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Video Vault | The Summer the Music Died

Reported by: Tom Hawley
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Updated: 6/25/2014 9:21 pm

LAS VEGAS (KSNV — Twenty-five years ago, there was a seismic shift in the way large showroom acts were presented in Las Vegas. That's when Musicians Union Local 369 suffered a crippling blow.

As a young man just out of college, Dave Hawley* taught music in public schools  first in New Mexico, then Colorado. Then in 1966, he moved to Las Vegas.

"It looked like heaven," smiles Hawley.

Every hotel had a band in the showroom and another in the lounge. It was a city where a quality professional musician could raise a family, with full union benefits.

"By the time in the '70s and '80s, everybody was getting scale," says Hawley. "But it was a good living."

But in the early 80s, Hawley's job went underground — literally. He was playing at the old MGM Grand (now Bally's), where the band was in a basement three floors below the dancers.

"When we became invisible, that sealed the end."

And in summer 1989, when contract negotiations came up, the musicians took their argument to the street.

"The proposal that the hotels offered the musicians really was an insult," said picketer LaRue Boenig at the time. "And I think that it's more of an insult that they thought the musicians would accept it."

By then, Hawley was at the Tropicana, which initially indicated it merely wanted to cut the size of the band.

"We're not taking an anti-union position," Tropicana Spokesman Ira David Sternberg told reporters. "We've never intended to use the tape as a replacement for musicians."

The thought was that the Tropicana was merely going to reduce the size of the ensemble.

"I was calculating, 'Am I gonna be able to survive the shrinking?" remembers Hawley. "And I figured I would."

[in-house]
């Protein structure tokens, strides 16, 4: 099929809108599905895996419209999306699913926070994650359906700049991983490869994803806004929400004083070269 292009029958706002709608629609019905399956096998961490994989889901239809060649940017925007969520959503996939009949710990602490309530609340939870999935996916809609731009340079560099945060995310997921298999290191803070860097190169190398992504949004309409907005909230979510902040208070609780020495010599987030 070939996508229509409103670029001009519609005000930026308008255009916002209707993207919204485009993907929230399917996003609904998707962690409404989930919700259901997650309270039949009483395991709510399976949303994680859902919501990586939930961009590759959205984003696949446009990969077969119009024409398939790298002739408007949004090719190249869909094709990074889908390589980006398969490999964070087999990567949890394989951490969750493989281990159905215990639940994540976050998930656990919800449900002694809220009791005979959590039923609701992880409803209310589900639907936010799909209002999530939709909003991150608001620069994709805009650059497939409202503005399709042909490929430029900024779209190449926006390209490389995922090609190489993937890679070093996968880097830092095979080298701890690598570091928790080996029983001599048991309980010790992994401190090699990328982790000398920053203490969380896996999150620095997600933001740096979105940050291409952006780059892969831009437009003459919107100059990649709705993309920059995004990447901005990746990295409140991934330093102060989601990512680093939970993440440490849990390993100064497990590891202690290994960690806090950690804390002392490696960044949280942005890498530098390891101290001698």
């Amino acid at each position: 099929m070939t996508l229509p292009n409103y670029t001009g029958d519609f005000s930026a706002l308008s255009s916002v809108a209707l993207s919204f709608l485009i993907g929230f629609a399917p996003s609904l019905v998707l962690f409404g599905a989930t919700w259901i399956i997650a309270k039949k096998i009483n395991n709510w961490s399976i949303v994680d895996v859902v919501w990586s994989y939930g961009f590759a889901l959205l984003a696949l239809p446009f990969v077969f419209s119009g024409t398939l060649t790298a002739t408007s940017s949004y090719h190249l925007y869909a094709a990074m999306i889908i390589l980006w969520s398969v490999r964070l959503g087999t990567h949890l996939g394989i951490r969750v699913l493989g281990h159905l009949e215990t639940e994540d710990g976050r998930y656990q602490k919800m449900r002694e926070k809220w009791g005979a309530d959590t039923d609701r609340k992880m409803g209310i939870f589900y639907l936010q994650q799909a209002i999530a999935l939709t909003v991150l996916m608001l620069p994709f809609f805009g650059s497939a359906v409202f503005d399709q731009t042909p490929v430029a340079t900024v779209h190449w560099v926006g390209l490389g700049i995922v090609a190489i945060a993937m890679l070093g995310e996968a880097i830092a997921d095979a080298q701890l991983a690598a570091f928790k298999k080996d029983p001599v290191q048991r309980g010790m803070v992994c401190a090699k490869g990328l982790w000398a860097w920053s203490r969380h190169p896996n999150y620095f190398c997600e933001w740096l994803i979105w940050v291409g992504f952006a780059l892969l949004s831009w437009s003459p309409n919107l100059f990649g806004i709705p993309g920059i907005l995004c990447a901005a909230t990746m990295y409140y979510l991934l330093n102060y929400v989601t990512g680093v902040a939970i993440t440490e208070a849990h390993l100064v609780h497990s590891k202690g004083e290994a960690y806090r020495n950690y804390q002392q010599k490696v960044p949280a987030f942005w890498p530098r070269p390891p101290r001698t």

Rodney Dangerfield and other stars were initially behind the strikers, refusing to cross the line.

"I think that's really sending out a heavy message to people that are musicians like Connie Francis, Frank Sinatra, Sammy Davis, whoever," said percussionist Dean Appleman early in the strike. "That everyone in show biz is supporting music."

But that support didn't always last.

"Rodney Dangerfield and Connie Francis," a News 3 reporter prompted later on in the strike, when those performers had gone back to work.

"They're of a lesser quality," said striking French Horn player Lynn Huntzinger. "They're showing that to us by crossing our picket line."

Several of the hotels started running taped music behind the productions, outraging the picketers.

"We're in Las Vegas, Nevada," fumed one striking musician. "We are supposed to be on a plane of New York, Los Angeles and the best type of entertainment in the world."

The hotels were taking a gamble on the taste of consumers.

"Certainly if the public does not accept that, we'll have to go back to live musicians," Bally's Grand President Bob Ostrovsky told News 3. "And we'll closely watch that."

However, the public did seem to accept it.

"Well, from our point of view, it bankrupted the union and it didn't get any result," observes Hawley. "We lost."

Dave Hawley went back to teaching school and retired a decade ago. But like many who lost their full-time union job, he has continued playing. These days Hawley is a member of the Las Vegas Philharmonic and founder of the Las Vegas Wind Quintet.

And live music has made a bit of a comeback. Nothing like the heyday of the '60s, but the Cirque du Soleil shows and Broadway-style productions all have prominently featured live musical ensembles.

* Father of News 3 reporter Tom Hawley



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